Welcome back to our Tuesday segment, where we’ll be revisiting some of our most popular posts from the last few years. What’s stayed the same? And what’s changed? We’ll be updating you on the facts, and taking a new (and hopefully refreshing) angle on a few timeless classics of Self Publishing Advisor.
[ Originally posted: October 31st, 2012 ]
I am so proud of all the self-publishing authors who are beginning the NaNoWriMo challenge TOMORROW! It takes courage and dedication to commit to writing a book, especially when your timeline is only 30 days. To make the task easier, it is important to stay organized and focused. Here are seven tips to make the NaNoWriMo experience more enjoyable for all self-publishing authors.
1. Get in the “write” mindset. Before you begin each writing session, prepare yourself mentally. Everyone has a different approach that works for them. If you aren’t sure what is best for you, try different tactics. Some ideas include reading a few pages written by one of your favorite authors, listening to inspiring music, or doing a few yoga poses. The goal is to clear your mind and get focused on your book.
2. Create a schedule and write it on the calendar. Decide exactly when and where you will write, and make sure friends and family know when you’ll be unavailable. You may have to pass on a few social events this month to fit in extra writing time. If you do have events you have to attend, schedule writing time elsewhere during that day.
3. Don’t forget about your outline. While your story may morph into something you didn’t expect, it is a good idea to keep the outline you created prior to NaNoWriMo on hand at all times. It is your road map to finishing your book and will keep you from getting off course. There will be time to make changes to your manuscript after NaNoWriMo has ended. For now, your goal is to finish the manuscript.
4. Keep an idea notebook with you at all times. As you write your story, you may think of ideas for later chapters. Be sure to have a spot where you can joint down any ideas that come to mind. It is a good idea to keep this notebook with you even when you aren’t writing. Sometimes the best ideas appear when you aren’t working on your book at all.
5. Give yourself a break. Writing a book in a month is time-consuming. This is not the month to hold yourself to unrealistic expectations. It is okay to order take-out for dinner, accept your mother-in-law’s offer to switch your laundry, and let the kids watch an extra hour (or two) of TV. For now, focus all of your energy on your book.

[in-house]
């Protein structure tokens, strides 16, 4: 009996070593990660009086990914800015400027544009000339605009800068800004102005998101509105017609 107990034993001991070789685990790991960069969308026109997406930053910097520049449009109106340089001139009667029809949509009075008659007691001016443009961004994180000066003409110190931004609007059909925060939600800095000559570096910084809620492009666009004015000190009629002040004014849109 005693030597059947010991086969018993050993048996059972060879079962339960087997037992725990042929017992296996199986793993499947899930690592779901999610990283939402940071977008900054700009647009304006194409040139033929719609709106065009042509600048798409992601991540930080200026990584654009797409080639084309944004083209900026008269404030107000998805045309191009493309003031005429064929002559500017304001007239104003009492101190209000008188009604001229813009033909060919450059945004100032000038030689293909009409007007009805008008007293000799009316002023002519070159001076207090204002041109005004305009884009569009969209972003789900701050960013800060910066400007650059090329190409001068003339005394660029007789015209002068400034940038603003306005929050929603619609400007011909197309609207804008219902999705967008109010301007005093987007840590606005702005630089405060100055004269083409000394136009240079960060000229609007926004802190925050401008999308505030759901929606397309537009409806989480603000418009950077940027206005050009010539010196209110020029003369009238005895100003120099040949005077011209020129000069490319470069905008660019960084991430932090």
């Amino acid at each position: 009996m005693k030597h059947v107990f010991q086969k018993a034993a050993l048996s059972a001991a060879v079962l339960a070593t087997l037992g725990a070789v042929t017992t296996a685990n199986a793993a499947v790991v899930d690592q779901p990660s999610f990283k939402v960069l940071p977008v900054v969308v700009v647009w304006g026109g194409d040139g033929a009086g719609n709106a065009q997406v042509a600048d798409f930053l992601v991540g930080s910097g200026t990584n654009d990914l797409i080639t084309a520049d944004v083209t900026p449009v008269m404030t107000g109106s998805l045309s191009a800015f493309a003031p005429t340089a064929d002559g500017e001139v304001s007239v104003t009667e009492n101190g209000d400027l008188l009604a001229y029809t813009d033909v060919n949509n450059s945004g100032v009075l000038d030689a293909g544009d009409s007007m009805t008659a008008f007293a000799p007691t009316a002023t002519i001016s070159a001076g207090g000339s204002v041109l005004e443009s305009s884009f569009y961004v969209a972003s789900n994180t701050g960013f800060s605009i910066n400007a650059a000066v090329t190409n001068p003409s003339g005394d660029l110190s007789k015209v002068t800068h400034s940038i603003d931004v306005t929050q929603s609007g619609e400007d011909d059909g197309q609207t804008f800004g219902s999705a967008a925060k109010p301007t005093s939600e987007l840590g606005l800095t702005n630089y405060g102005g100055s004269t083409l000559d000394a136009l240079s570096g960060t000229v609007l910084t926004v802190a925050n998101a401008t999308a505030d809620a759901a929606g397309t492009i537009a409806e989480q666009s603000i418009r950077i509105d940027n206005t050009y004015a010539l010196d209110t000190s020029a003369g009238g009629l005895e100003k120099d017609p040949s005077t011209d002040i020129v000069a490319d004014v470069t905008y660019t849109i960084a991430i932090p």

6. Get moving. Sitting at a computer all day is tough on your body, so be sure to schedule in some time to exercise. Go a for a short walk, or do some stretches. Not only is it good for your body, but exercise can else help clear your mind and break through writer’s block.
7. Reward yourself. When you reach your writing goals each day, acknowledge your success and reward yourself. Treat yourself to a bubble bath, ice cream sundae, or other special reward. You deserve it.
Writing a book can be challenging, so you need to have a plan, be surrounded by supportive people, and take care of your mind and body. Doing so will help you stay on track and focus on your book. It is when we let ourselves become overwhelmed and exhausted that we aren’t able to stay organized and successfully finish our manuscripts.
I’d love to know, how do you plan to make NaNoWriMo more enjoyable?
– by Kelly Schuknecht
By now you’re more than halfway through November and your NaNoWriMo challenge—congratulations!! I couldn’t be more proud to be part of this fantastic community of authors than I am today, in November of 2016. Let’s talk a little about how it’s going!
(That badly, huh? Well, let’s hope not. There are a gazillion “Keep Calm and …” memes out there and I will use all of them if I have to in order to cheer you up and keep you motivated. I say “you” but really I mean “me, too.”)
What are the challenges we face most often in the midst of November? I can’t necessarily speak for you, but I can speak for myself and those writers who I keep in close contact with—and we all seem to suffer most from three concrete struggles:
- Low energy.
- Lack of direction.
- Low confidence.
You’ll note that all three of these issues are touched on, even if only obliquely, in my original post from 2012. The ways to conquer low energy include getting up and moving around and giving yourself a break. The ways to find a sense of direction include putting yourself in the “write” mindset and working from an outline (if you haven’t written one ahead of time, it’s still a good idea to set aside an hour or two to sketch out something mid-November). And the ways to combat low confidence? Let’s just say one of the first things I write in my “idea notebook” each year is a list of quotes and facts about authors I love, many of whom have faced the exact same challenges and overcome them.
There’s no one way to “Keep Calm and Carry On”—instead, there are many, many ways. Not all of them will work for you, and even the ones that used to work for you four or five years ago might not work now. I find that the older I become, the more I struggle with maintaining my sense of focus and direction, which puts the related coping mechanisms under a lot of strain. Take a moment this November to evaluate where you’re at and what struggles you face, and tailor your approach to those needs—objectively, and with an eye out for how you’ve changed. Consider it the writing equivalent of your yearly physical exam at the doctor’s!
Thanks for reading. If you have any other ideas, I’d love to hear them. Drop me a line in the comments section below and I’ll respond as quickly as I can. ♠